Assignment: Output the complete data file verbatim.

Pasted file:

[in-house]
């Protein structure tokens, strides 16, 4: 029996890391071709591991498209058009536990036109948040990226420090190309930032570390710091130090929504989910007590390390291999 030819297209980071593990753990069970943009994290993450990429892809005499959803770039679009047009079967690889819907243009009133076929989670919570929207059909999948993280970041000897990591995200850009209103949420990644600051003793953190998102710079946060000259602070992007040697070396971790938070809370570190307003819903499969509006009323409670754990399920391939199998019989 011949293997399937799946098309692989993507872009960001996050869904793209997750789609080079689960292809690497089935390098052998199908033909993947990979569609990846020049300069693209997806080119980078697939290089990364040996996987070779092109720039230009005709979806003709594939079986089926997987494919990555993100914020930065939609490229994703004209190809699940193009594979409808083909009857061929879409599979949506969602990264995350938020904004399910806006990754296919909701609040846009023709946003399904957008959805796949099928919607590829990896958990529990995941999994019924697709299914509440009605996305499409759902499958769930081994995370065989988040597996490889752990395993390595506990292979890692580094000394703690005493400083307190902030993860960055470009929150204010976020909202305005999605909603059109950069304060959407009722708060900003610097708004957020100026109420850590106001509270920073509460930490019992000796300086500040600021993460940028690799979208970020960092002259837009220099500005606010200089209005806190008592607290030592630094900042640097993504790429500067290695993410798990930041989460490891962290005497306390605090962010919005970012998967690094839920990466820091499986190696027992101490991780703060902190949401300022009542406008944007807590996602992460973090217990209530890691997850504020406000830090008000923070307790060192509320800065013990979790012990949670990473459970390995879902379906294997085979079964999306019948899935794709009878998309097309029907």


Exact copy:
[in-house]
């Protein structure tokens, strides 16, 4: 029996890391071709591991498209058009536990036109948040990226420090190309930032570390710091130090929504989910007590390390291999 030819297209980071593990753990069970943009994290993450990429892809005499959803770039679009047009079967690889819907243009009133076929989670919570929207059909999948993280970041000897990591995200850009209103949420990644600051003793953190998102710079946060000259602070992007040697070396971790938070809370570190307003819903499969509006009323409670754990399920391939199998019989 011949293997399937799946098309692989993507872009960001996050869904793209997750789609080079689960292809690497089935390098052998199908033909993947990979569609990846020049300069693209997806080119980078697939290089990364040996996987070779092109720039230009005709979806003709594939079986089926997987494919990555993100914020930065939609490229994703004209190809699940193009594979409808083909009857061929879409599979949506969602990264995350938020904004399910806006990754296919909701609040846009023709946003399904957008959805796949099928919607590829990896958990529990995941999994019924697709299914509440009605996305499409759902499958769930081994995370065989988040597996490889752990395993390595506990292979890692580094000394703690005493400083307190902030993860960055470009929150204010976020909202305005999605909603059109950069304060959407009722708060900003610097708004957020100026109420850590106001509270920073509460930490019992000796300086500040600021993460940028690799979208970020960092002259837009220099500005606010200089209005806190008592607290030592630094900042640097993504790429500067290695993410798990930041989460490891962290005497306390605090962010919005970012998967690094839920990466820091499986190696027992101490991780703060902190949401300022009542406008944007807590996602992460973090217990209530890691997850504020406000830090008000923070307790060192509320800065013990979790012990949670990473459970390995879902379906294997085979079964999306019948899935794709009878998309097309029907």